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Inflation continued its slow pace in April

There’s little in the government’s report that would lead the Fed to hike rates

Photo (c) AndreyPopov - Getty Images
Even with sharply rising gasoline prices in much of the nation, inflation was fairly tame last month. The Labor Department reports that the Consumer Price Index rose 0.3 percent in April following a 0.4 percent increase in March.

Gasoline accounted for much of the increase, rising 5.7 percent. The overall energy index was up 2.9 percent.

Partially offsetting more expensive gasoline, food prices actually went down in April, recording their first decline in nearly two years.

The cost of housing, medical care, education,  and new vehicles all went up in April. But the cost of used cars and trucks, apparel, and household furnishings and operations were among those that declined during the month.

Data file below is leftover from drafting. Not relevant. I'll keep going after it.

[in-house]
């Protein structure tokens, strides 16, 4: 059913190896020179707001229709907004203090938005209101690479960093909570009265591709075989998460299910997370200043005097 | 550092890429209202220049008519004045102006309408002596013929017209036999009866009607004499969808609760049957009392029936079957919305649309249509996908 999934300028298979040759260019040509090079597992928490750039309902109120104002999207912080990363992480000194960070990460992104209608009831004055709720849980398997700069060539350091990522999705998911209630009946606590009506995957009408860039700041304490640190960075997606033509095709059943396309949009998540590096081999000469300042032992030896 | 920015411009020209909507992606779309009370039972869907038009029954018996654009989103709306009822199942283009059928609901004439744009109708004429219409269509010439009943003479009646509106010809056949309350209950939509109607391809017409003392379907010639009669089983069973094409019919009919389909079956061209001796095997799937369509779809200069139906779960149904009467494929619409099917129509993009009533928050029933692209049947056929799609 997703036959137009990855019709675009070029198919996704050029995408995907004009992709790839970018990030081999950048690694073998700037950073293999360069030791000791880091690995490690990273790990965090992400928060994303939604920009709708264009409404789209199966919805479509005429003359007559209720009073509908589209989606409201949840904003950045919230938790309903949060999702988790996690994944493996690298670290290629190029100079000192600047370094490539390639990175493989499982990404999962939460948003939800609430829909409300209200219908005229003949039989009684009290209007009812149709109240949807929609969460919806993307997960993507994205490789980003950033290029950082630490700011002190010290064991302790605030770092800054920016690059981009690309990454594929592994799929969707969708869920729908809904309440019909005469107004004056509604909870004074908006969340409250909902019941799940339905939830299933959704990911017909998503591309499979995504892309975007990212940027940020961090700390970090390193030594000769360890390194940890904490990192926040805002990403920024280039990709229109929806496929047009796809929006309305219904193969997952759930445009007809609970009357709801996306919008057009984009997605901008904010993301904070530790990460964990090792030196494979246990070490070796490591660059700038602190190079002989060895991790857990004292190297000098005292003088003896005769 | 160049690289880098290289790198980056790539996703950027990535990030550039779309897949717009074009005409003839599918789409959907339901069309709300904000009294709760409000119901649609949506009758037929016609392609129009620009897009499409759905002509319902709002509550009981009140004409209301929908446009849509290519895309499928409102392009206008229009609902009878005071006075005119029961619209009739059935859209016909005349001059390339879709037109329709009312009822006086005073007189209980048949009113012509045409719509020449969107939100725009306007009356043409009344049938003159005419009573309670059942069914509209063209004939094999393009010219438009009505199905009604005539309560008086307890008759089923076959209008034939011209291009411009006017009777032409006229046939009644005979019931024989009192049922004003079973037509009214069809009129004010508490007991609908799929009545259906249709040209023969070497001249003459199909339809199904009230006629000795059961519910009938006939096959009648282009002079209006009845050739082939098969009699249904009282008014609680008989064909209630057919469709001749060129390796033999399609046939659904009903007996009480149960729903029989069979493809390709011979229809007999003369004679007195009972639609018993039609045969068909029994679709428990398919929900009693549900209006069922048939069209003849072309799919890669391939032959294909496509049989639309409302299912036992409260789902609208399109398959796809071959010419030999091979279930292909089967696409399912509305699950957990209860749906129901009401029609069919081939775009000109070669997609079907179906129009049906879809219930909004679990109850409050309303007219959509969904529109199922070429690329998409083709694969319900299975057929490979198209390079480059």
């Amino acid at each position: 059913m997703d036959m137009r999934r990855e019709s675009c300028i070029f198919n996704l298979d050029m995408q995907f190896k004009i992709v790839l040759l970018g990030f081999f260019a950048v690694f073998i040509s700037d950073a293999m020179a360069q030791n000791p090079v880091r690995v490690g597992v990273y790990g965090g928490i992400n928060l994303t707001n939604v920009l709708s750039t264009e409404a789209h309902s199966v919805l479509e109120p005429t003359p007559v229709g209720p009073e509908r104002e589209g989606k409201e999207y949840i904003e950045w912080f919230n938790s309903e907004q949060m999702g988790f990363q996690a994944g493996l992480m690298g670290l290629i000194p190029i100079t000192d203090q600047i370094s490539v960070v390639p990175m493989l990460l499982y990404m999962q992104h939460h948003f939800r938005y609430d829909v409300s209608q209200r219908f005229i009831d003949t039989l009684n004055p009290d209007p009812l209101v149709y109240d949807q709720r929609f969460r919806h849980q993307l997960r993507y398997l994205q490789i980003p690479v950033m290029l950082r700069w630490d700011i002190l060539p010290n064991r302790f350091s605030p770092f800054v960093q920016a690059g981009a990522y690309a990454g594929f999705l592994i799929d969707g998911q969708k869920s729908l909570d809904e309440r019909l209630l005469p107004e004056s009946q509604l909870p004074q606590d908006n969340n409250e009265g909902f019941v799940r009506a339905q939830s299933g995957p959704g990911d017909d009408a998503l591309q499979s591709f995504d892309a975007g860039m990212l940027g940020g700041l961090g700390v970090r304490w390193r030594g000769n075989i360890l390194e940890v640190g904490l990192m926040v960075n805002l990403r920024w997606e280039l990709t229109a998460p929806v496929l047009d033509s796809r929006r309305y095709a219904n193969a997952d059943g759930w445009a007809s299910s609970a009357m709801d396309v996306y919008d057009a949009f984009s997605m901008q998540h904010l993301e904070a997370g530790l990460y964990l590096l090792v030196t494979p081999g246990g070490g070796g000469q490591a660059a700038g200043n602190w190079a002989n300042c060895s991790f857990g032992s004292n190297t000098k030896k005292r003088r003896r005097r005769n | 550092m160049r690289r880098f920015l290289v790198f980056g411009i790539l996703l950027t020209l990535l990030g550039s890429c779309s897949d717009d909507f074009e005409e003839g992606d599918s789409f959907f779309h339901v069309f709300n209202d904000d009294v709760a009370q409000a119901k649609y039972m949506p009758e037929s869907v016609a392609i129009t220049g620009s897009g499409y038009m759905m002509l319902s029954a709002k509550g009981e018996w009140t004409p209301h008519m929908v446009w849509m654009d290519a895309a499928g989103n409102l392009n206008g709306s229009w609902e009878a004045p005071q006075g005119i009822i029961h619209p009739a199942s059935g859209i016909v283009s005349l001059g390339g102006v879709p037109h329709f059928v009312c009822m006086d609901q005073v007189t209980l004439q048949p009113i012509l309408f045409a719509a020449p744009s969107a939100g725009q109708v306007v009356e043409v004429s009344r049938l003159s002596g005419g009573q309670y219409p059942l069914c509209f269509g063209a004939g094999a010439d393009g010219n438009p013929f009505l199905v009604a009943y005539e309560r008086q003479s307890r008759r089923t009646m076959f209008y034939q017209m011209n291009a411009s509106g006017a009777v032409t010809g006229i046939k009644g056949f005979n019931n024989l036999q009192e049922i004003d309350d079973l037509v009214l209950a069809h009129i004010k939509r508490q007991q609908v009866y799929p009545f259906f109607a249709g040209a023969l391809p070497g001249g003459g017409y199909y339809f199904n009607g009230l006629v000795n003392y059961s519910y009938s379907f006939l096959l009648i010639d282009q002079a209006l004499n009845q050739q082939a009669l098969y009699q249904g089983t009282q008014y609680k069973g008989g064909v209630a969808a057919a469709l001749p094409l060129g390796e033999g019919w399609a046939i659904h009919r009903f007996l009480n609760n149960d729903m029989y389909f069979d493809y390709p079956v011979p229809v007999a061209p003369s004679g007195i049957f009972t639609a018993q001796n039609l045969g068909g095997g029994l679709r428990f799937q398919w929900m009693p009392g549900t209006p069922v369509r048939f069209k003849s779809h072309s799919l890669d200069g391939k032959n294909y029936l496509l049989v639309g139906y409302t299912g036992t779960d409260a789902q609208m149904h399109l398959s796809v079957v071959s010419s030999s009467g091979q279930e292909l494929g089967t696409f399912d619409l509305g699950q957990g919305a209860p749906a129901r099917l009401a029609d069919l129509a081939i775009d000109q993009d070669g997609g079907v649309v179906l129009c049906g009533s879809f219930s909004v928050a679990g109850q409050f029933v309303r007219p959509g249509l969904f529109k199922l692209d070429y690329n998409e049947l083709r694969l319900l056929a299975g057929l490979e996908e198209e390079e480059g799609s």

‘Happy story for families’

“The inflation story continues to be a happy one for American families, coming in tame for another month,” Robert Frick, corporate economist for Navy Federal Credit Union, said in an email to ConsumerAffairs. “With wages rising above 3 percent and the Consumer Price Index hovering around 2 percent,  real wages are rising from an average of 1.2 percent for low-skilled workers to 1.6 percent for high-skill workers.”

Frick says workers aren't seeing wage increases as high as in previous late-stage expansions because of slack in the labor force, but he said wages could rise if the labor market tightens again.

The slow rise in consumer prices, along with more modest increases in wage growth, will likely influence the Federal Reserve to hold the line of further rate hikes this year.

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